What Is Medical Coding Business of Medicine?
Healthcare is a business. Like physicians, medical coders (and billers) need to understand the business of medicine, as they play an essential role in the success of medical practices and facilities. That means complying with conventions, guidelines, and state and federal laws.
When a practice or facility follows state, federal, and international laws and regulations, they are in regulatory compliance. And that’s good for business.
If that sounds like a lot, that’s because it is.
According to AAPC, there are five questions on the CPC exam on the business of medicine, which they cover under the “Compliance and Regulatory” series.
AAPC even tells us that the five questions pertain to:
- Services covered under Medicare Parts A, B, C and D
- Applying coding to payment policy
- Place of service reporting
- Fraud and abuse
- NCCI edits
Since there are more than five topics listed, we can assume that we don’t have to know about all of these. But which ones? And the topics are pretty broad.
The good thing is that there are only five questions, and you don’t have to know a lot about each one. However, you do need to know — what you need to know.
So, in the 17 things you need to know, I’ve covered the important points about each topic, so you should do very well on that portion of the exam.
Don’t worry if you don’t already know it all. That’s why I’m here. I didn’t know any of this either.
I did not know what I did not know.
17 Things Every Medical Coder Should Know About the Business Aspect of Medicine
1. What is medical coding, how is it performed, and who performs it?
Medical coders explain what took place during a patient visit by assigning codes to services and diagnoses. They do this by translating information documented in the medical record into numeric and alphanumeric codes.
In the real coding world, they abstract pertinent information from the patient’s medical record and apply their knowledge of coding guidelines and reimbursement to receive the best reimbursement possible. Coders need to keep up with coding updates and insurance payment policies, as they can change as often as quarterly.
A medical record is what is kept when a patient sees a physician. It includes observations, medical or surgical interventions, diagnostic tests and studies, and treatment outcomes.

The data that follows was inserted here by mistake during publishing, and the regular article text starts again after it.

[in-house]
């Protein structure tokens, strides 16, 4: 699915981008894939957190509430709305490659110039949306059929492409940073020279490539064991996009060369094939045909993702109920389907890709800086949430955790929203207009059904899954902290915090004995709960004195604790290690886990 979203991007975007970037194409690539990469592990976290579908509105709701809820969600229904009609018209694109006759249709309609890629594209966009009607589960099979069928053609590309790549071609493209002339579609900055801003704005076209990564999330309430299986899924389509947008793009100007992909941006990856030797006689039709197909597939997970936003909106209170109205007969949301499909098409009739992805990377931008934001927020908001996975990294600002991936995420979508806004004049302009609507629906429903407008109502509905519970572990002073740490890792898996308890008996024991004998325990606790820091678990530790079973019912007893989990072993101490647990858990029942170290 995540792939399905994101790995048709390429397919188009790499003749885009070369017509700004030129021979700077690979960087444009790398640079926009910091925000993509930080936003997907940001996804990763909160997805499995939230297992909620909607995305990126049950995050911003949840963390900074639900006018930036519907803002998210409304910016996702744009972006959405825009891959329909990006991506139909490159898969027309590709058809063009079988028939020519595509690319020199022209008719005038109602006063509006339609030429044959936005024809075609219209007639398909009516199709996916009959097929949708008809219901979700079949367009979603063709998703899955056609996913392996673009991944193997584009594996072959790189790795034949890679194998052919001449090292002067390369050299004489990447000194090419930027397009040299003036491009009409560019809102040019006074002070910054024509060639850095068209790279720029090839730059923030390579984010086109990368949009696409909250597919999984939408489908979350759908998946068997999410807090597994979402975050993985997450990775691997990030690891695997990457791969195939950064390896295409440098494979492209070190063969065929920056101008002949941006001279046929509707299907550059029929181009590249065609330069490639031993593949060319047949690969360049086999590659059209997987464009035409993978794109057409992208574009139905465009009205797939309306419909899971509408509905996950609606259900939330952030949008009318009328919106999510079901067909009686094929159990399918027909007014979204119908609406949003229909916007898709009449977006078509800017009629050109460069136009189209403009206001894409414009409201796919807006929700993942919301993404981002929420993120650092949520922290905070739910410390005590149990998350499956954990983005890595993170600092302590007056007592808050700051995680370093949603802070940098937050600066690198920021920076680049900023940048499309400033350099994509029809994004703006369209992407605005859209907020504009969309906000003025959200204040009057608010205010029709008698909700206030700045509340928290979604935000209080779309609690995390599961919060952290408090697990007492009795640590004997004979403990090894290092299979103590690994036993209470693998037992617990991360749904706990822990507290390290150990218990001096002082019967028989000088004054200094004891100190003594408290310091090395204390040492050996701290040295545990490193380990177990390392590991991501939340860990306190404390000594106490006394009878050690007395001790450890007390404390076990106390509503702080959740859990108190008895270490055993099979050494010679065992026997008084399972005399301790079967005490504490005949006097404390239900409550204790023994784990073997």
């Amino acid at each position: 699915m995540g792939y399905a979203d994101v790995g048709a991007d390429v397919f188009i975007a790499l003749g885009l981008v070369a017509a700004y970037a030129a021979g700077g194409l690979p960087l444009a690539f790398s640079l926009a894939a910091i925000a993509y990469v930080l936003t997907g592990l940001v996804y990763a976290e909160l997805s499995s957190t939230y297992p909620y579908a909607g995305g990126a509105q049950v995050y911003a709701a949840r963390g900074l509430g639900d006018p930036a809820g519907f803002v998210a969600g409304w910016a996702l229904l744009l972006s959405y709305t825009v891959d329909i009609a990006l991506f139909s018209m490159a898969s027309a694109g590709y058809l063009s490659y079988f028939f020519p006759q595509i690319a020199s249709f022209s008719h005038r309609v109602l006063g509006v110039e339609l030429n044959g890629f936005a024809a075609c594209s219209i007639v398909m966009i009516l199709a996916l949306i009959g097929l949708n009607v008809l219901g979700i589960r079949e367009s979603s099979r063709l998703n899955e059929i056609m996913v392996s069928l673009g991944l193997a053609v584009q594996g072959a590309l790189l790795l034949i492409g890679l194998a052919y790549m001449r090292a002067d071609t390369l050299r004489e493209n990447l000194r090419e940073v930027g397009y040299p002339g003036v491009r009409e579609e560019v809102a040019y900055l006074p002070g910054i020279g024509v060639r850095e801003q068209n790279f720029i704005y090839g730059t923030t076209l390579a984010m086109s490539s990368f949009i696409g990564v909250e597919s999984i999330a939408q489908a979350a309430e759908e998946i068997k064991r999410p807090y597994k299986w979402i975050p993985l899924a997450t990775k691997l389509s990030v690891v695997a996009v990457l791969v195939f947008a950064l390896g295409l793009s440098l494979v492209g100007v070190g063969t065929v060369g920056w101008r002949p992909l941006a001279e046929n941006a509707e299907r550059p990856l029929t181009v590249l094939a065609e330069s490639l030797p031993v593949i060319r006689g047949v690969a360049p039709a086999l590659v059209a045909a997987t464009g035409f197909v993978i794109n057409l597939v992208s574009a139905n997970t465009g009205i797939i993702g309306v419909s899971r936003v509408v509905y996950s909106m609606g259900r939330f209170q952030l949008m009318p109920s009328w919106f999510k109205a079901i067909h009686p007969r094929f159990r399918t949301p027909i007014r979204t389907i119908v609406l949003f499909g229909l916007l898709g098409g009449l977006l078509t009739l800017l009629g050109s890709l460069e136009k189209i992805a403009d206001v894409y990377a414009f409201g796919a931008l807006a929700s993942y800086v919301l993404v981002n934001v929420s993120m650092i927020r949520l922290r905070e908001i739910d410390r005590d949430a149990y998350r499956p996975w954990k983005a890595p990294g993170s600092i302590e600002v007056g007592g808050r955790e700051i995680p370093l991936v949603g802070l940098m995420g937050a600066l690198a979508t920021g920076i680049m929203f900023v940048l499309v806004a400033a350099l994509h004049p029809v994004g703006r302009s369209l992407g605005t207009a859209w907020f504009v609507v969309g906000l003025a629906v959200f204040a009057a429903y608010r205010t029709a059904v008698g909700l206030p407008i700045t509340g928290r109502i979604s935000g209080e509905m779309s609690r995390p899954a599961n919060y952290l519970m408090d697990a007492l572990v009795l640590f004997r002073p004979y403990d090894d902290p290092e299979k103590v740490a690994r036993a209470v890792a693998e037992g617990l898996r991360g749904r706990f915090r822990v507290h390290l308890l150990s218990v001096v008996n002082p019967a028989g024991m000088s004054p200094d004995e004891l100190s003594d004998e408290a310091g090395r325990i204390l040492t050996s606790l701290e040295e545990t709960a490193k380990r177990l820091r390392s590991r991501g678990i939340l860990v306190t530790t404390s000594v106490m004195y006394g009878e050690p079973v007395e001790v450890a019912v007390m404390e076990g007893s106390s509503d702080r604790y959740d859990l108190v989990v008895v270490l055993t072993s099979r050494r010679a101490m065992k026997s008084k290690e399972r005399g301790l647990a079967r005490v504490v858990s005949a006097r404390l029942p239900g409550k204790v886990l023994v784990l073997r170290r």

Either the physician performs the coding and the coder acts as an auditor, or the coder performs the coding of services provided based on the physician’s documentation. If the coder acts as an auditor, he or she will verify that the codes assigned by the physician are supported by the documentation.
2. Why must the information in the medical record be accurate and complete?
If the information is not accurate and complete, the codes will be inaccurate. And that leads to inappropriate reimbursement. Therefore, the medical coder must review the medical record for its accuracy and completeness. If additional patient information or clarification is needed, the coder should query the physician or other healthcare professional.
3. What are code sets and how do they differ?
Code sets are what the medical coder uses to classify medical diagnoses, procedures, diagnostic tests, treatments, and equipment and supplies.
The different code sets are:
- CPT, HCPCS Level II, and ICD-10-CM. Outpatient coders use these code sets and work in physician offices, outpatient clinics, and outpatient facility departments. Their focus is on physician professional services. Outpatient facility coders also use Ambulatory Payment Classifications (APCs).
- ICD-10-CM and ICD-10-PCS. Inpatient coders use these code sets and work in a hospital setting. They also assign medical severity diagnosis related groups (MS-DRGs) for reimbursement.
These code sets are used for billing, to track public health trends, and research.
4. What is a Place of Service (POS) code?
A Place of Service (POS) code is a 2-digit code that should be used on professional claims to indicate where the service was rendered, such as in a physician office, hospital, nursing facility, or facility outpatient department.
For example, if a patient is seen in the physician’s office for a right ankle fracture and received treatment, the POS code would be 11, because the service was rendered in the office. This is the POS code that would go on the claim form. The individual payers should be checked for their individual policies on these codes.
5. How do you define fraud and abuse?
Fraud is defined as “to purposely bill for services that were never given or to bill for a service that has a higher reimbursement than the service produced,” according to AAPC.
Abuse is defined as “payment for items or services that are billed by mistake by providers, but should not be paid for by Medicare.”
The Office of Inspector General (OIG) is mandated by law to fight waste, fraud, and abuse in Medicare, Medicaid, and other Department of Health and Human Services (HHS) programs. According to the OIG, under the False Claim Act, “It is illegal to submit claims for payment to Medicare or Medicaid that you know or should know are false or fraudulent. The OIG goes on to state, “no specific intent to defraud is required.”
6. What is a Compliance Plan and What Are Its Benefits?
A compliance plan is a written document that outlines the process for coding and billing, and what corrective actions will be taken when mistakes are made. A compliance plan also helps combat fraud and abuse. Every physician office and facility should have a compliance plan and should make active use of it.